My first exposure to British actor/comedian Russell Brand was when he hosted the 2008 MTV Video Awards. I was an instant – well, whatever is the opposite of “fan.” As time went on and I saw more of him, and occasionally read his op-eds in the Guardian, I liked him even less – or rather, I didn’t like his politics or his comedy (when did it become the aim of comedians to offend rather than entertain? Note to self: future article topic). However, a couple of recent incidents are forcing me to reconsider Brand in a different light.
Earlier this summer Brand appeared on the MSNBC show Morning Joe to promote his current comedy tour, The Messiah Complex – which, as he explained to the trio of unprepared co-hosts, deals with the ways in which the images and messages of such iconic figures as Jesus and Che Guevara have been exploited through history. Although I suspect I would find much of his take on the subject to be wrongheaded, I give him credit for building a comedy show around such an unusually deep and rich topic.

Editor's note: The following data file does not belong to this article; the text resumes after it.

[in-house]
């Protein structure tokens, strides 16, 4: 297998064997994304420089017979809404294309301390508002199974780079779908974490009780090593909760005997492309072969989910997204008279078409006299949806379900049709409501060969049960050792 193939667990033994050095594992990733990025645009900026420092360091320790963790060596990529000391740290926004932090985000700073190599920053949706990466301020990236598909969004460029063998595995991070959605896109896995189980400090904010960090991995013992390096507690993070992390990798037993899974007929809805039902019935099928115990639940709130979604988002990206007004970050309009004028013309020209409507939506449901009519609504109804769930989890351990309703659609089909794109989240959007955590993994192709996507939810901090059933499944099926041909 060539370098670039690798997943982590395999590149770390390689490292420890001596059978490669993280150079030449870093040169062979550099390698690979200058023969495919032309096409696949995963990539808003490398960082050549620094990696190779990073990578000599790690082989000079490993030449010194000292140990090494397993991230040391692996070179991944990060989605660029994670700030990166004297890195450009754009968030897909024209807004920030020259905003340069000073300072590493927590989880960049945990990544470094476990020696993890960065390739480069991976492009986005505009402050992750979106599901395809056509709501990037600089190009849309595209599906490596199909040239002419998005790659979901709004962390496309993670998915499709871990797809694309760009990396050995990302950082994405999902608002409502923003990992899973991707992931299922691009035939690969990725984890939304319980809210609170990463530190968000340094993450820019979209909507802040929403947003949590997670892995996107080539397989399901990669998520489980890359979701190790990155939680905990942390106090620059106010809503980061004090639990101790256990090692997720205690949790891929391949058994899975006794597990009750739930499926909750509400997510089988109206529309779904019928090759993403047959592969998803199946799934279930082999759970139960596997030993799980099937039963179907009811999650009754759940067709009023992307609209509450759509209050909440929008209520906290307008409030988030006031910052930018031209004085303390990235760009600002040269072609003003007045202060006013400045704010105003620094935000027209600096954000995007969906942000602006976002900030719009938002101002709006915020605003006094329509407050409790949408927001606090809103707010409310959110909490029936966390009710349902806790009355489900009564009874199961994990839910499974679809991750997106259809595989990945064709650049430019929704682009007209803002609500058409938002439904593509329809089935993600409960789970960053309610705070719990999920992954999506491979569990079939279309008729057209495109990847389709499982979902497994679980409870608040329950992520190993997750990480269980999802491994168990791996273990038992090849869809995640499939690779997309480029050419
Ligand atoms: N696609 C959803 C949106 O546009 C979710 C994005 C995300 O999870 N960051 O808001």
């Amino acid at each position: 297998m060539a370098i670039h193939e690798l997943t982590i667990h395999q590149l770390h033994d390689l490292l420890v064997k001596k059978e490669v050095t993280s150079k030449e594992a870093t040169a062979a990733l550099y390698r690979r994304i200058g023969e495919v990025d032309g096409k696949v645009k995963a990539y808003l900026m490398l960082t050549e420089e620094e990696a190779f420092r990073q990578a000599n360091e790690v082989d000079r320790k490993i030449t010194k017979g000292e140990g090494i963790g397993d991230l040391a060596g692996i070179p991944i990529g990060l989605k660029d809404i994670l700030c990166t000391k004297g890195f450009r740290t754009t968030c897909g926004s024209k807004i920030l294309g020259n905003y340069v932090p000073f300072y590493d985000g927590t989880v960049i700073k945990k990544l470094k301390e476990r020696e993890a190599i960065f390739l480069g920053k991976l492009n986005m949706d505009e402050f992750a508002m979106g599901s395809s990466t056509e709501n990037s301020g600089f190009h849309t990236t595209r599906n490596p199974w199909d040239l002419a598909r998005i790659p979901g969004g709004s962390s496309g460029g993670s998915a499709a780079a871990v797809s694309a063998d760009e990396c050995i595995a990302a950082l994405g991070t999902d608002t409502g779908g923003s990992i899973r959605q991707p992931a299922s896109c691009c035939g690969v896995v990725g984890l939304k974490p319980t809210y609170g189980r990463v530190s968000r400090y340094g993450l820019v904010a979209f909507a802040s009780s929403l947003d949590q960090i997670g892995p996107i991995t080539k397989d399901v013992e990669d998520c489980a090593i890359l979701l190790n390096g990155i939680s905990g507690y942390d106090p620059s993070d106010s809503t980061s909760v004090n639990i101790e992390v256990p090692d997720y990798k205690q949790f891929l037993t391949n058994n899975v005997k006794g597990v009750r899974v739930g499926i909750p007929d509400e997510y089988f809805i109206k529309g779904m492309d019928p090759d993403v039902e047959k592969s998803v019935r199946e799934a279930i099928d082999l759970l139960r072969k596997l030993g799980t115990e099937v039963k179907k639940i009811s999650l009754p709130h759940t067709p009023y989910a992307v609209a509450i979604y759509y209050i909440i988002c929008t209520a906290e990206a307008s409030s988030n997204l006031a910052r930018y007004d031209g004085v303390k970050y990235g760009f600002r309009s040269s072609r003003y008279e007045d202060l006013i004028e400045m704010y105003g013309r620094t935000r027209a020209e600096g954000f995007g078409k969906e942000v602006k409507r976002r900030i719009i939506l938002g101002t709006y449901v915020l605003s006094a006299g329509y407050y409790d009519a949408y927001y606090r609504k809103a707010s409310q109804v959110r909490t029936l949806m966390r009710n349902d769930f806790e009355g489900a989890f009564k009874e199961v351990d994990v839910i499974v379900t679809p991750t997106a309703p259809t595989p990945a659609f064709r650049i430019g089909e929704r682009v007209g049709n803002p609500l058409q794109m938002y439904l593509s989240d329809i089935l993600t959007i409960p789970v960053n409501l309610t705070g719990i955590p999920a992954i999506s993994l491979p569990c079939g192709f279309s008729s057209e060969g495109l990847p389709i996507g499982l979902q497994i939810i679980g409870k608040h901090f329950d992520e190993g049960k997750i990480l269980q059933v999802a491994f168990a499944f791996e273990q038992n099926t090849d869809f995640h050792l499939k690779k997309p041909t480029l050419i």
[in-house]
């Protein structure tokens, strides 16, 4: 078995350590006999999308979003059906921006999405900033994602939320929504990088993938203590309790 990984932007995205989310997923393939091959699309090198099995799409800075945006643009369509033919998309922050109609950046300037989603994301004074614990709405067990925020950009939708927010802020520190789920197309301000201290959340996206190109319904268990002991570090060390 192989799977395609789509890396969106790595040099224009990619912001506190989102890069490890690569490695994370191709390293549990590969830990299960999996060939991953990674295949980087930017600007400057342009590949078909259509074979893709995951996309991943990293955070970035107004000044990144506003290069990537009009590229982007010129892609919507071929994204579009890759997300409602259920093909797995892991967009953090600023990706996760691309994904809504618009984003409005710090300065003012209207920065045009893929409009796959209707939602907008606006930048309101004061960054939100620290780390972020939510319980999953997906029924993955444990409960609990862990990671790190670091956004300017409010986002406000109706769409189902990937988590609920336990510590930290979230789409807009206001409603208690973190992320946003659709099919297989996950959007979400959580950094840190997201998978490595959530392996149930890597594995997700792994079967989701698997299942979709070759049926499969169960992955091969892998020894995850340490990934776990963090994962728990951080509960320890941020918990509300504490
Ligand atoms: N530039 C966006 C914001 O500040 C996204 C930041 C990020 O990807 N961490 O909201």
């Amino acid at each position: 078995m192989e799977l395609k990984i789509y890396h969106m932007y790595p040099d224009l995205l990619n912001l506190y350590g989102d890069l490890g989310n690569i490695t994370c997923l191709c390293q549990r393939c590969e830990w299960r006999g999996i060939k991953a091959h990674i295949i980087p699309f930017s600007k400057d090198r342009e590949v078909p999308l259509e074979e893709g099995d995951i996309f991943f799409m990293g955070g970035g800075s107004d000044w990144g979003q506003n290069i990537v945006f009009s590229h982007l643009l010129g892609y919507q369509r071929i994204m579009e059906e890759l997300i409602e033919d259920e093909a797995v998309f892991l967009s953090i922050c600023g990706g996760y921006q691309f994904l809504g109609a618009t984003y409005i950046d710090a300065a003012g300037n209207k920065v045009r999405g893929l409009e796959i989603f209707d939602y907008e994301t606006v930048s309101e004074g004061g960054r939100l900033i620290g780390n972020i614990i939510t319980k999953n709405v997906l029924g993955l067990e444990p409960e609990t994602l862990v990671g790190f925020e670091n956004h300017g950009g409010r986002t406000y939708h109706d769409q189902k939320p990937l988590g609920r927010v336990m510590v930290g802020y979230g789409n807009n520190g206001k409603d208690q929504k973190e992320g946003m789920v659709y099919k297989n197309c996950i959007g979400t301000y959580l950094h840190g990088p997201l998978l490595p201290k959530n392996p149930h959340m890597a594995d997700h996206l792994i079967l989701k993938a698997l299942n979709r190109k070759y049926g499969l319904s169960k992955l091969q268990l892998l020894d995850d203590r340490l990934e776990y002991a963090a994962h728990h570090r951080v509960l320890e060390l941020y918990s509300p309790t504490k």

Anyway, Brand finally tired of the MSNBC hosts’ painfully awkward jocularity and asked them, “This is what you all do for a living?... You’re delivering news to the people of America?” They appeared terrified by his intellect and his unwillingness to play the part of Shallow Celebrity Guest Plugging His Latest Gig.
When the male co-host joked about coming to work dressed in rock star mode like Brand, the comedian pounced again: “That’s superficial. That’s the problem with current affairs: you forget about what’s important, you allow the agenda to be decided by superficial information. What am I saying, what am I talking about? Don’t think about what I’m wearing. These things are superficial.” The interview video went viral and garnered Brand raves. I confess that even I respected him for calling out the hosts on their silliness and unprofessionalism.
More recently, he confounded expectations again when he was given a rather fluffy award at a Hugo Boss-sponsored GQ bash. As he wrote afterward in the Guardian, “These parties aren’t like real parties. It’s fabricated fun, imposed from the outside,” and Brand “just wasn’t feeling it.” So he decided “to treat the whole event as a bit of a laugh.”